The Internal Revenue Service considers stocks to be a capital asset. The market value of your stock can rise or fall without generating a taxable event, but once you sell your stock, the IRS gets involved. You will have either a capital gain or a capital loss, depending on whether you sold the stock for more or less than your cost. Different tax rates apply to long-term and short-term capital gains, so it is important to keep track of your stock purchase and sale dates.
The IRS classifies capital gains and losses on stock transactions as either long-term or short-term, depending on the length of time you owned the stock prior to the sale. If you owned your stock for one year or less prior to the sale, your gain or loss is short-term. A sales transaction for stock you have held for more than one year will result in a long-term capital gain or loss.
Your gain or loss is determined by whether the sale price, less any sales charges and commission, is more or less than the stock's basis. The stock's basis is typically the amount you paid for the stock plus any sales charges, commissions or other costs of purchase, according to the IRS. Under certain circumstances, such as a non-taxable stock split, you might have to adjust your cost basis.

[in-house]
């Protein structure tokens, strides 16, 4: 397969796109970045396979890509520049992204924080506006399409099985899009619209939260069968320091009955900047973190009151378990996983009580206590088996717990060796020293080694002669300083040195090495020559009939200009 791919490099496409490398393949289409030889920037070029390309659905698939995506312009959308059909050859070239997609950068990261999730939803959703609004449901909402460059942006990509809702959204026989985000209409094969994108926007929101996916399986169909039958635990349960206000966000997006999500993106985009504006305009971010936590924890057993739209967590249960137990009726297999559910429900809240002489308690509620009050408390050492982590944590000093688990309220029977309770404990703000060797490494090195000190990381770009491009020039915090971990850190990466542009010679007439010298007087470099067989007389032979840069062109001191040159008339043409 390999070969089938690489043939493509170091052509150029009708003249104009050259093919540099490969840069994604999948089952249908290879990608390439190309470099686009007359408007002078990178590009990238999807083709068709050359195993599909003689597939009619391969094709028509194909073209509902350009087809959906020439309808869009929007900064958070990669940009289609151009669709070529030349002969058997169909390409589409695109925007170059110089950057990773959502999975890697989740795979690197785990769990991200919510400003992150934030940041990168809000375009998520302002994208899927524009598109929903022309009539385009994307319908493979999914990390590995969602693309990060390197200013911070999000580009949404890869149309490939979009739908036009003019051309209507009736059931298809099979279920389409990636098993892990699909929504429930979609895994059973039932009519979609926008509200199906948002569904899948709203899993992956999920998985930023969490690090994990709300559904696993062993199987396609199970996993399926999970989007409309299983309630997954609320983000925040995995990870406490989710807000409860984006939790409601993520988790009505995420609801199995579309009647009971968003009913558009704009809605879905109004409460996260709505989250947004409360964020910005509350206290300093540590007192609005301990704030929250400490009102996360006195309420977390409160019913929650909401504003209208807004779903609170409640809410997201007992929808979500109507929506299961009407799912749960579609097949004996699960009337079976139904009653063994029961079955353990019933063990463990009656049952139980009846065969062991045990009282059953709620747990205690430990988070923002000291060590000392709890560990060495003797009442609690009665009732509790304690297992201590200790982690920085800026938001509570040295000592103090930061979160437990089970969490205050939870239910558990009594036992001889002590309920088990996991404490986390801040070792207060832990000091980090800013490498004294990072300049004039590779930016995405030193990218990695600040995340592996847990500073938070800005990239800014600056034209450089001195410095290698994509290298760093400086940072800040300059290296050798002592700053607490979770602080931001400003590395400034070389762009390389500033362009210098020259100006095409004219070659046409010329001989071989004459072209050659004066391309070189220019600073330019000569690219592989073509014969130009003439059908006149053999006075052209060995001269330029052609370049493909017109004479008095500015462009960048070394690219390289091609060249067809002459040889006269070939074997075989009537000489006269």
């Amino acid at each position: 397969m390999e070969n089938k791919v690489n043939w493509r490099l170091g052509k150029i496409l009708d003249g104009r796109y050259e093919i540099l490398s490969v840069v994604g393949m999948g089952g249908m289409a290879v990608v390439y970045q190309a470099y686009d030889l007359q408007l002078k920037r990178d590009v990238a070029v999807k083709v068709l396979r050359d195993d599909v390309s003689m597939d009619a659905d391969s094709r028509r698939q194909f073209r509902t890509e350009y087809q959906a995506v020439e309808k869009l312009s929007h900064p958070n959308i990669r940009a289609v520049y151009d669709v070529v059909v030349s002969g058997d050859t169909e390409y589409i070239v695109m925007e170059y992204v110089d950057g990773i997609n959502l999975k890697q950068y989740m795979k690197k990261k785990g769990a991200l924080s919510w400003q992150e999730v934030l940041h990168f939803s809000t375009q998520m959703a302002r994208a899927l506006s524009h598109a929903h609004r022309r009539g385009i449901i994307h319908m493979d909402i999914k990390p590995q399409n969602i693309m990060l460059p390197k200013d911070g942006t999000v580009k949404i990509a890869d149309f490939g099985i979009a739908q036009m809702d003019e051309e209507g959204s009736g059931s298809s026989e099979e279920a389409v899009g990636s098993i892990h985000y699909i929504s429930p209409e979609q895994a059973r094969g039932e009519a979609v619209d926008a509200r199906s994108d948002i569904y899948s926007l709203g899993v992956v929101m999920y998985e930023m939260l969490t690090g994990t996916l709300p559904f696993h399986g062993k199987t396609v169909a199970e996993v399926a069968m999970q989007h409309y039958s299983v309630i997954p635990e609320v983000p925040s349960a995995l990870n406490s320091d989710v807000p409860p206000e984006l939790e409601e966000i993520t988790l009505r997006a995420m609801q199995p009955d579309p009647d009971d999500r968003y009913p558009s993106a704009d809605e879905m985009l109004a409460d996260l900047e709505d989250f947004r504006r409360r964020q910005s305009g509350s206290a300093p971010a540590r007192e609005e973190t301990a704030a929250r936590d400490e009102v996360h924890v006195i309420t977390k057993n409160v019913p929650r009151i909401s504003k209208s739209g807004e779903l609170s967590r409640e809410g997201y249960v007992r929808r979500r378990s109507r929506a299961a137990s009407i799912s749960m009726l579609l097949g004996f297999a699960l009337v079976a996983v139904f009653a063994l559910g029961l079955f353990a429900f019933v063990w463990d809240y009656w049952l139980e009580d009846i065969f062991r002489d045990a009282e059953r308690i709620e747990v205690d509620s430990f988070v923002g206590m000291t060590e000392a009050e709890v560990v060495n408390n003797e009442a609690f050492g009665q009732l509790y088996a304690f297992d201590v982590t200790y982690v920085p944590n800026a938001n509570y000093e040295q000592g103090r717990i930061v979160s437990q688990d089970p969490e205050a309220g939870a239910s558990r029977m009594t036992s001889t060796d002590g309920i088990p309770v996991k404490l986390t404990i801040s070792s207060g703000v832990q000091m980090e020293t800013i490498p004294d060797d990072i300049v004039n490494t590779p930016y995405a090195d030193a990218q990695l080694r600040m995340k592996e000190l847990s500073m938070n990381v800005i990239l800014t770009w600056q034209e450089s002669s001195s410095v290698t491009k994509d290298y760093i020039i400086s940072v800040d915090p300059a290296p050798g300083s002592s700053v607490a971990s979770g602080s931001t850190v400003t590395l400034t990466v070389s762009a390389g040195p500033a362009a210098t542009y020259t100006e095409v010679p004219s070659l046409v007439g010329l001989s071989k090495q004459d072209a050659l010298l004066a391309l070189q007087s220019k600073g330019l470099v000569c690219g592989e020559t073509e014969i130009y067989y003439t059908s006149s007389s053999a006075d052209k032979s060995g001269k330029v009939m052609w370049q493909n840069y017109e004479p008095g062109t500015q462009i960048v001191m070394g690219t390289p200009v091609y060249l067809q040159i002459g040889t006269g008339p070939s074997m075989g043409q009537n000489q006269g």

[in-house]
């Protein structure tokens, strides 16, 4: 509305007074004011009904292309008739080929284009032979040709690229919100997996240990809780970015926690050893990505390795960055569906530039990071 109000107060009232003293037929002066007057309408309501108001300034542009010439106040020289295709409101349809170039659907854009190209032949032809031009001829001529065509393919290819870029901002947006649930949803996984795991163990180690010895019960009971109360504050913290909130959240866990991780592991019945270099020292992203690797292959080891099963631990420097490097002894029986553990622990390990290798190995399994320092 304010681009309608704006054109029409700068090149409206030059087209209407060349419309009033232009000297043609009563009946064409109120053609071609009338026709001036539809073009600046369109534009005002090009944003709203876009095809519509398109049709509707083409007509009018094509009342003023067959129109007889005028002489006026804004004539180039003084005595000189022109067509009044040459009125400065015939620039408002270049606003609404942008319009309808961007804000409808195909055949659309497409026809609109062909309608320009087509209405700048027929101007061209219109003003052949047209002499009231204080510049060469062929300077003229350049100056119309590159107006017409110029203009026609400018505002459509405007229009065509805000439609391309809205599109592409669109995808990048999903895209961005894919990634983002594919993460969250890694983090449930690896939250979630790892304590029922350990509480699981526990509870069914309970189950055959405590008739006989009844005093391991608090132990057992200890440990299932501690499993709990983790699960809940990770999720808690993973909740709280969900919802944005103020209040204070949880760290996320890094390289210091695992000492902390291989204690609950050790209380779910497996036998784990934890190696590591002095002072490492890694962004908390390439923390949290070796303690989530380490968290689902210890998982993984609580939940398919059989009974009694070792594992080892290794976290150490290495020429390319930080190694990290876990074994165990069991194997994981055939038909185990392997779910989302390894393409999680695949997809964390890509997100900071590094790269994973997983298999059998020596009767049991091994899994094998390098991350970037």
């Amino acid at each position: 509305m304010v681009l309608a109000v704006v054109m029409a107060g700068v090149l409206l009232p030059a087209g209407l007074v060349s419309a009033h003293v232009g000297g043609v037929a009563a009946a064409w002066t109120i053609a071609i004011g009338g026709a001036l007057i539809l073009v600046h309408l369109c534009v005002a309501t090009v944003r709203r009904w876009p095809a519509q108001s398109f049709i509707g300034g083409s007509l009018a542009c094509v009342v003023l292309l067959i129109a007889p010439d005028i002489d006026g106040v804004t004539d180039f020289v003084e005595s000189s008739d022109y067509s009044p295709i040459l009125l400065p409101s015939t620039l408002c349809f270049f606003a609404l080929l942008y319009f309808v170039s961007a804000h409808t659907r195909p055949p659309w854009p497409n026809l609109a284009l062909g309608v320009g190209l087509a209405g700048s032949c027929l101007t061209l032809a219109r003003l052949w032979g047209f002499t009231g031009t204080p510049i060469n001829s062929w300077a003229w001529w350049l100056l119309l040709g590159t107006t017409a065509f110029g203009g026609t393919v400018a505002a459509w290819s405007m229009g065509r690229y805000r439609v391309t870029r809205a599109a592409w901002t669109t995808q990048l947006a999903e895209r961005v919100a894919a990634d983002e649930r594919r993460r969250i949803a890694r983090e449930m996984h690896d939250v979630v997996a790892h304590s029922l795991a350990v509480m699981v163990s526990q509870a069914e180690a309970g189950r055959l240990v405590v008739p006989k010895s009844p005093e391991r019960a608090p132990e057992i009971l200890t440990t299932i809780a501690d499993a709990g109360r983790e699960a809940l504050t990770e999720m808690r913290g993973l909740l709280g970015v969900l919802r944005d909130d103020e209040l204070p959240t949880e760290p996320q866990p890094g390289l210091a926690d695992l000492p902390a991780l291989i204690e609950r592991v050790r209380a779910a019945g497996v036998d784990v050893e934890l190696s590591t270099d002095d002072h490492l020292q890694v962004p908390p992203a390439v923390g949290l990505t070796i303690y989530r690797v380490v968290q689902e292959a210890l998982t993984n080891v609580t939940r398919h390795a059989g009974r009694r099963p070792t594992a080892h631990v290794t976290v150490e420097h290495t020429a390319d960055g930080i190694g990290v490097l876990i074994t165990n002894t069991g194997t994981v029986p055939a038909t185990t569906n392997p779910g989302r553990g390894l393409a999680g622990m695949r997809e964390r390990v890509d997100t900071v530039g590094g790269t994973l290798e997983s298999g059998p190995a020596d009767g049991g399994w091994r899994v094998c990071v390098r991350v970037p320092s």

The rules for determining long-term and short-term capital gains are a little different on shares of mutual funds. The fund manager might buy and sell stocks within the mutual fund's portfolio, resulting in either a long-term or short-term capital gain on that transaction. These gains or losses are passed on to the mutual fund's shareholders. Mutual fund distributions might include a combination of dividend income, long-term capital gains and short-term capital gains. Your tax liability is based on the long-term or short-term nature of each transaction within the mutual fund's portfolio, regardless of how long you have held your mutual fund shares.
The IRS requires long-term and short-term capital gains and losses on stock transactions to be figured on Schedule D of IRS Form 1040. Completing this form will give you your net capital gain, which is the amount that your net long-term capital gains exceed the sum of your net short-term capital loss.
Mike Parker is a full-time writer, publisher and independent businessman. His background includes a career as an investments broker with such NYSE member firms as Edward Jones & Company, AG Edwards & Sons and Dean Witter. He helped launch DiscoverCard as one of the company's first merchant sales reps.